Reading Epic: An Introduction to the Ancient Narratives

By Peter Toohey | Go to book overview

7

VIRGIL, AENEID

Discussion to this point has followed closely the unfolding of the stories within each of the epics. In the next two chapters I intend to abandon sequential paraphrase and to pursue an analysis that is based on themes. Why? There are many interpretative paraphrases of the Aeneid (particularly Quinn 1968 and Williams 1980a, 1980b). It would, perhaps, be pointless to repeat labours better done by others. As for the Metamorphoses, it poses a different problem. Ovid's narrative is labyrinthine, yet it is not hard to follow (Glenn 1986 offers an interpretative paraphrase). What is needed is not paraphrase (which easily becomes as labyrinthine as the narrative itself), but to show how Ovid's 250 odd stories encrypt a limited number of themes and concerns.


LOVE, WAR, AND THE AFTERLIFE OF THEAENEID

Love and war-the tension between them has conditioned the afterlife of Virgil's Aeneid. Dido or Aeneas, the lover or the general, they represent the two poles between which 2,000 years of readers have swung. The audience has swung more to Dido than to Aeneas. And if the poem lives it may be because of her: there are, for example, almost one hundred operas based upon her romance with Aeneas (Heinrichs 1991). Even Chaucer told her story-not once, but twice (in The House of Fame and in the Legend of Good Women). Chaucer preferred Dido to Aeneas. Aeneas has had no such privileged post-mortem existence.

Yet war and its resolution have attractions. This (crystallized in the duel between Aeneas and Turnus concluding the epic) has guaranteed the epic a firm place in European sentiment. For hun

-121-

Notes for this page

Add a new note
If you are trying to select text to create highlights or citations, remember that you must now click or tap on the first word, and then click or tap on the last word.
One moment ...
Project items

Items saved from this book

This book has been saved
Highlights (0)
Some of your highlights are legacy items.

Highlights saved before July 30, 2012 will not be displayed on their respective source pages.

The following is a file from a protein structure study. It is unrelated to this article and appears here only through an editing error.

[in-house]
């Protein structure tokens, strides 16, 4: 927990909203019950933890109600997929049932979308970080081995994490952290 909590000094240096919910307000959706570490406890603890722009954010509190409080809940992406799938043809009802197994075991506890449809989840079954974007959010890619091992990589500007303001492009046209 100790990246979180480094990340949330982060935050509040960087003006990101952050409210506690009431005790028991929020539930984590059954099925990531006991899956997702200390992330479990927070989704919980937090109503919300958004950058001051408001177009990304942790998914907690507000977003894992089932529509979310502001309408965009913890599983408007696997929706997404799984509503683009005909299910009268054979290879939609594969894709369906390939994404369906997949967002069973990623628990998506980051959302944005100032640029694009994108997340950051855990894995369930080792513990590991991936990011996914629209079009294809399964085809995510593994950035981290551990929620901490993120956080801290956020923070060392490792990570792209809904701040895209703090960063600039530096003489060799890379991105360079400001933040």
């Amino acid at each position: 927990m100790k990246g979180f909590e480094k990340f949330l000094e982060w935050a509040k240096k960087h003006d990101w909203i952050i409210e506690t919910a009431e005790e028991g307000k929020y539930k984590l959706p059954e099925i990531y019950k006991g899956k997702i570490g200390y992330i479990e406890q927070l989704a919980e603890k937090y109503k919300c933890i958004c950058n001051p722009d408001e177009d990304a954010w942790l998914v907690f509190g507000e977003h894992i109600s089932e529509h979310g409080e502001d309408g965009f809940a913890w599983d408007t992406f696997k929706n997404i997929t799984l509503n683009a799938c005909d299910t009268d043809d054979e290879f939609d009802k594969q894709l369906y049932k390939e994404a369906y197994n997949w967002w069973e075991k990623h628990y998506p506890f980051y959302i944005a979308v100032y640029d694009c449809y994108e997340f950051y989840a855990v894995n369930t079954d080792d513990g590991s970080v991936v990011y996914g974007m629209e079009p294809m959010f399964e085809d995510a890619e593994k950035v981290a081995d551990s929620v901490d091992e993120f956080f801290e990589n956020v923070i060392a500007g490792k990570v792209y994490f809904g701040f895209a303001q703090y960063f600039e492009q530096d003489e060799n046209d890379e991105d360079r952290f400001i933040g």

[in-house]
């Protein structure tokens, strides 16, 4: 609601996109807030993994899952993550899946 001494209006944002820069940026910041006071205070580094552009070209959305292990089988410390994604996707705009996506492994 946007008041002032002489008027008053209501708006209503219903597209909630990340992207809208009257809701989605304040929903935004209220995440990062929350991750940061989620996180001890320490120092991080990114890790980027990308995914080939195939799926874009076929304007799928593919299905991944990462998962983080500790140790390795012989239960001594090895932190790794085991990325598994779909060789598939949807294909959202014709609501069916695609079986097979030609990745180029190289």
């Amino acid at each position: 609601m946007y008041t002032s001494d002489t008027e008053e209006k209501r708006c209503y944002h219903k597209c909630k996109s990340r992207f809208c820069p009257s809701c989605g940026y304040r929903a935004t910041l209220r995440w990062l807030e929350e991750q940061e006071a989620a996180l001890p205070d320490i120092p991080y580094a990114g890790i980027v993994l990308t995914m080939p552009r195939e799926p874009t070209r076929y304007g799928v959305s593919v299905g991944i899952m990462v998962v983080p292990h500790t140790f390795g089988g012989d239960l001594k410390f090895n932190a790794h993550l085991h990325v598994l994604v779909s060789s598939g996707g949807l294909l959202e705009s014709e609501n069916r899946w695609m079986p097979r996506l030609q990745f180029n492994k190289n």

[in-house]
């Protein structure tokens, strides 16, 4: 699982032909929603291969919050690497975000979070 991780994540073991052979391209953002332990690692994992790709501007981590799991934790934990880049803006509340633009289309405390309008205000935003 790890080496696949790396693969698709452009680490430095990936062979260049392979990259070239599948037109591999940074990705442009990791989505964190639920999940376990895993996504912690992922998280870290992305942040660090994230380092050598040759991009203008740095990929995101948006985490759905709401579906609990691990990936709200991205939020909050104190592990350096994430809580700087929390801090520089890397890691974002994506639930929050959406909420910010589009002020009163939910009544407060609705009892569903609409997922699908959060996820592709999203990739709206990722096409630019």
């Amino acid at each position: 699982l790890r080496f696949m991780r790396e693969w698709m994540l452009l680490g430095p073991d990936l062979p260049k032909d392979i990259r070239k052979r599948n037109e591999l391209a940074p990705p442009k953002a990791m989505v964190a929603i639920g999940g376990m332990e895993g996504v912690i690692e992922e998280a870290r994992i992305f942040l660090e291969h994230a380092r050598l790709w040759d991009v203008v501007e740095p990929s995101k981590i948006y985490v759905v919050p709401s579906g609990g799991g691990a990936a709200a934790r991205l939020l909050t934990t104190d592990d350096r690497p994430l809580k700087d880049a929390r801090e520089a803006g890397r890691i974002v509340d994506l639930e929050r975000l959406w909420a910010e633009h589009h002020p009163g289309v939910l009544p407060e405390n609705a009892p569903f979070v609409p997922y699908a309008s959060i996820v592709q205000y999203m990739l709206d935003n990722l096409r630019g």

You can easily re-create the highlights by opening the book page or article, selecting the text, and clicking “Highlight.”

Citations (0)
Some of your citations are legacy items.

Any citation created before July 30, 2012 will labeled as a “Cited page.” New citations will be saved as cited passages, pages or articles.

We also added the ability to view new citations from your projects or the book or article where you created them.

Notes (0)
Bookmarks (0)

You have no saved items from this book

Project items include:
  • Saved book/article
  • Highlights
  • Quotes/citations
  • Notes
  • Bookmarks
Notes
Cite this page

Cited page

Style
Citations are available only to our active members.
Sign up now to cite pages or passages in MLA, APA and Chicago citation styles.

(Einhorn, 1992, p. 25)

(Einhorn 25)

1

1. Lois J. Einhorn, Abraham Lincoln, the Orator: Penetrating the Lincoln Legend (Westport, CT: Greenwood Press, 1992), 25, http://www.questia.com/read/27419298.

Cited page

Bookmark this page
Reading Epic: An Introduction to the Ancient Narratives
Settings

Settings

Typeface
Text size Smaller Larger
Search within

Search within this book

Look up

Look up a word

  • Dictionary
  • Thesaurus
Please submit a word or phrase above.
Print this page

Print this page

Why can't I print more than one page at a time?

Full screen
/ 252

matching results for page

Cited passage

Style
Citations are available only to our active members.
Sign up now to cite pages or passages in MLA, APA and Chicago citation styles.

"Portraying himself as an honest, ordinary person helped Lincoln identify with his audiences." (Einhorn, 1992, p. 25).

"Portraying himself as an honest, ordinary person helped Lincoln identify with his audiences." (Einhorn 25)

"Portraying himself as an honest, ordinary person helped Lincoln identify with his audiences."1

1. Lois J. Einhorn, Abraham Lincoln, the Orator: Penetrating the Lincoln Legend (Westport, CT: Greenwood Press, 1992), 25, http://www.questia.com/read/27419298.

Cited passage

Welcome to the new Questia Reader

The Questia Reader has been updated to provide you with an even better online reading experience.  It is now 100% Responsive, which means you can read our books and articles on any sized device you wish.  All of your favorite tools like notes, highlights, and citations are still here, but the way you select text has been updated to be easier to use, especially on touchscreen devices.  Here's how:

1. Click or tap the first word you want to select.
2. Click or tap the last word you want to select.

OK, got it!

Thanks for trying Questia!

Please continue trying out our research tools, but please note, full functionality is available only to our active members.

Your work will be lost once you leave this Web page.

For full access in an ad-free environment, sign up now for a FREE, 1-day trial.

Already a member? Log in now.